Introduction: We examined whether attachment orientations moderated the self-amplifying cycle of Posttraumatic Stress Disorder (PTSD) and negative cognitions, decades after the trauma ended. Method: We sampled Israeli veterans from the 1973 Yom Kippur War and assessed PTSD severity and cognitions about the self and the world, twice-35 (T1) and 42 (T2) years after the war. At T1, we assessed participants' attachment orientations (anxiety, avoidance). Results: Findings provided support for a self-amplifying cycle of PTSD severity and negative cognitions about others' benevolence during the seven-year study period. Findings also indicated that this self-amplifying cycle was significant only among veterans who scored relatively high on attachment anxiety but not among those who had less anxious attachment. Attachment avoidance also moderated the prospective contribution of negative cognitions about the self and others to PTSD severity seven years later. Discussion: The psychological mechanisms underlying the observed effects of attachment orientations were discussed.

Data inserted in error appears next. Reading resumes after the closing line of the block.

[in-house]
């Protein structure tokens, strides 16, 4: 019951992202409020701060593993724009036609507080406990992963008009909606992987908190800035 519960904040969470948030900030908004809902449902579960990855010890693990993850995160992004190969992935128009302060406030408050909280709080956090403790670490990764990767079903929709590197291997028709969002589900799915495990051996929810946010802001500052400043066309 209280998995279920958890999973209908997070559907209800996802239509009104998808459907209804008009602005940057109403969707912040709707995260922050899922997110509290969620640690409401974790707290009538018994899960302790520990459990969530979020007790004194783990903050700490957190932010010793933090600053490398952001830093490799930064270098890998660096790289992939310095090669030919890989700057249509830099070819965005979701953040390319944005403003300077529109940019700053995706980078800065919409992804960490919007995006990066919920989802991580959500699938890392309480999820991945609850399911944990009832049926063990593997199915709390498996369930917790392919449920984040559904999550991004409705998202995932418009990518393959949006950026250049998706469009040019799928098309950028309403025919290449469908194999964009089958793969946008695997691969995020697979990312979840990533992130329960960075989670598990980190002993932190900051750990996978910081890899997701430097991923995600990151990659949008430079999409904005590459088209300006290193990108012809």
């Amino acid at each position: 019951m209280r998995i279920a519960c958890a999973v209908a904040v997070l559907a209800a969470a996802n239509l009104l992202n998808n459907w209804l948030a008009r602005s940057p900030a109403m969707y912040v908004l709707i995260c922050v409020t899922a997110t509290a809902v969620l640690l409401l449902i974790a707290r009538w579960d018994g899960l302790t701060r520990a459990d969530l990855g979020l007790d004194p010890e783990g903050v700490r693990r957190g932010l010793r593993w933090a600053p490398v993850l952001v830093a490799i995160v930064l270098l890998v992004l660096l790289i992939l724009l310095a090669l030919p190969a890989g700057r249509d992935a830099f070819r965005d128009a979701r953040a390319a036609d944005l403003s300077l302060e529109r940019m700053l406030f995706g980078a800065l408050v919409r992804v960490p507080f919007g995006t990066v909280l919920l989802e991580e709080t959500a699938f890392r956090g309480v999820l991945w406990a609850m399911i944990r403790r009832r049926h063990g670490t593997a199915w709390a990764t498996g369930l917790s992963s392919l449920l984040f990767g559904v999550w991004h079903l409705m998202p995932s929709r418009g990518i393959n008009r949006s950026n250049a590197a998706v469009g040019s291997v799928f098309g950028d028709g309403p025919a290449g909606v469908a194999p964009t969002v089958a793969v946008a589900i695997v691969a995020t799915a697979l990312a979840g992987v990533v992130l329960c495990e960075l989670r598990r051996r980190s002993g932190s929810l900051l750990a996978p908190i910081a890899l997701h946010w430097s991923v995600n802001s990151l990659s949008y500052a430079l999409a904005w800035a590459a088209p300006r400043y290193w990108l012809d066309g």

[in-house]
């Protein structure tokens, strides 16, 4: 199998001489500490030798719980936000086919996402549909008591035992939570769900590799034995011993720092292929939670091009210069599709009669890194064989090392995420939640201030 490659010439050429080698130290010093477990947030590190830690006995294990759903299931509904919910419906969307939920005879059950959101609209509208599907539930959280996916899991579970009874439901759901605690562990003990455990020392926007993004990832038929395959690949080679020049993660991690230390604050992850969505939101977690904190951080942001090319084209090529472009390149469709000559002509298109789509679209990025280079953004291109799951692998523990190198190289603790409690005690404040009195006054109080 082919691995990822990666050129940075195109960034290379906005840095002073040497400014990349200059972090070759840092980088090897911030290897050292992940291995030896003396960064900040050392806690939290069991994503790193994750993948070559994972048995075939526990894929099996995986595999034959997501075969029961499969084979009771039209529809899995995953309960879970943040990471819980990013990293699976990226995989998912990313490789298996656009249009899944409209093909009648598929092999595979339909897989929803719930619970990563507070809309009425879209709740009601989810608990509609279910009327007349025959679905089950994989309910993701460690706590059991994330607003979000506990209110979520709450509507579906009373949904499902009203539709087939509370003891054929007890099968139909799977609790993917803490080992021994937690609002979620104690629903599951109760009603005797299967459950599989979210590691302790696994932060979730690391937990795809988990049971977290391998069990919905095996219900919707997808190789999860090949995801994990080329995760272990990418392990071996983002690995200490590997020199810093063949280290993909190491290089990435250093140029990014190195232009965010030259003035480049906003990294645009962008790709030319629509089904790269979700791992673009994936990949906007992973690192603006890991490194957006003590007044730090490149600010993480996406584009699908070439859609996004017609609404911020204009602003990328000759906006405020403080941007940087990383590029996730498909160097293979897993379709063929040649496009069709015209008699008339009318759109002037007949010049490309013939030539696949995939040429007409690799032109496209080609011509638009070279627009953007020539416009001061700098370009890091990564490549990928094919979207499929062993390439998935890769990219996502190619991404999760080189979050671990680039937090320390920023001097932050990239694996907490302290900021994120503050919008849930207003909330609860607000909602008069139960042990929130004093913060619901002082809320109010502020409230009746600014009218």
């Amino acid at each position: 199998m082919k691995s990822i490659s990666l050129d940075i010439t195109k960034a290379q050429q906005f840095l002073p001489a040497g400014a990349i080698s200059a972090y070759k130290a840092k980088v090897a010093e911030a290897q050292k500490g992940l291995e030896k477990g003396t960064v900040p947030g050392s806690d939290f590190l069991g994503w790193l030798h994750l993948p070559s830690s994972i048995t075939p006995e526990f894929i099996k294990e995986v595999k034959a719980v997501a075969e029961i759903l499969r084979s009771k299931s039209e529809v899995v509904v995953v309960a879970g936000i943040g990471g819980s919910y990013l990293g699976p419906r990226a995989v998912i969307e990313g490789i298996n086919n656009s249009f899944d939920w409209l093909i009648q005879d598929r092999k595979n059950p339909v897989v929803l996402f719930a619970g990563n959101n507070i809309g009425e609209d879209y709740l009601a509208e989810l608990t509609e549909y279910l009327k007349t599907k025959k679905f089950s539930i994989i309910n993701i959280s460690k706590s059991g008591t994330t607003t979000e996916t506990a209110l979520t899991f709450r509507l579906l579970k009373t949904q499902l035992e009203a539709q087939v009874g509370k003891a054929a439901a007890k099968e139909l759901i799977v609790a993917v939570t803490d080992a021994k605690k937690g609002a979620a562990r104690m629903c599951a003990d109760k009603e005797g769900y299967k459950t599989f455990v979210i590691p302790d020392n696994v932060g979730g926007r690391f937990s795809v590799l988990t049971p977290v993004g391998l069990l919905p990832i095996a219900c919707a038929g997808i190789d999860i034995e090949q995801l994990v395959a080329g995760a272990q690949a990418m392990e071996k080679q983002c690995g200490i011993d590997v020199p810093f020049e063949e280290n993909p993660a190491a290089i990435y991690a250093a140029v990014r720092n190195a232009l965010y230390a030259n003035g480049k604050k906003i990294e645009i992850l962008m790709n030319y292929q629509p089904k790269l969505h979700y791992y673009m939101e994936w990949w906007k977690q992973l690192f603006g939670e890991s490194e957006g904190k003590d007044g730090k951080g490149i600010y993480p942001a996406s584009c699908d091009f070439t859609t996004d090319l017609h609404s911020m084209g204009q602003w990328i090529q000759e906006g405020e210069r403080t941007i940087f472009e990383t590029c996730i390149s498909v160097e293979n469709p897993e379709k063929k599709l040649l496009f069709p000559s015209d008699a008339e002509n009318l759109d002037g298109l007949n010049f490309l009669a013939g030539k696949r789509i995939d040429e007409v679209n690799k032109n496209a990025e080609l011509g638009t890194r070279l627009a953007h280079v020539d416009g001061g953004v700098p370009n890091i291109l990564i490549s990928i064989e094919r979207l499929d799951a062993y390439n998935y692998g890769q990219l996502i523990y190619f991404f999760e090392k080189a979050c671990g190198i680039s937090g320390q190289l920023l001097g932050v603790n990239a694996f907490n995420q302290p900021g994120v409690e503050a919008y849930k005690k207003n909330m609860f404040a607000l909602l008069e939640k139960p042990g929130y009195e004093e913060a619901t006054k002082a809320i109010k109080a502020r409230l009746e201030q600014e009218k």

- Longitudinal design
- Negative conditions
- Post-Traumatic Stress Disorder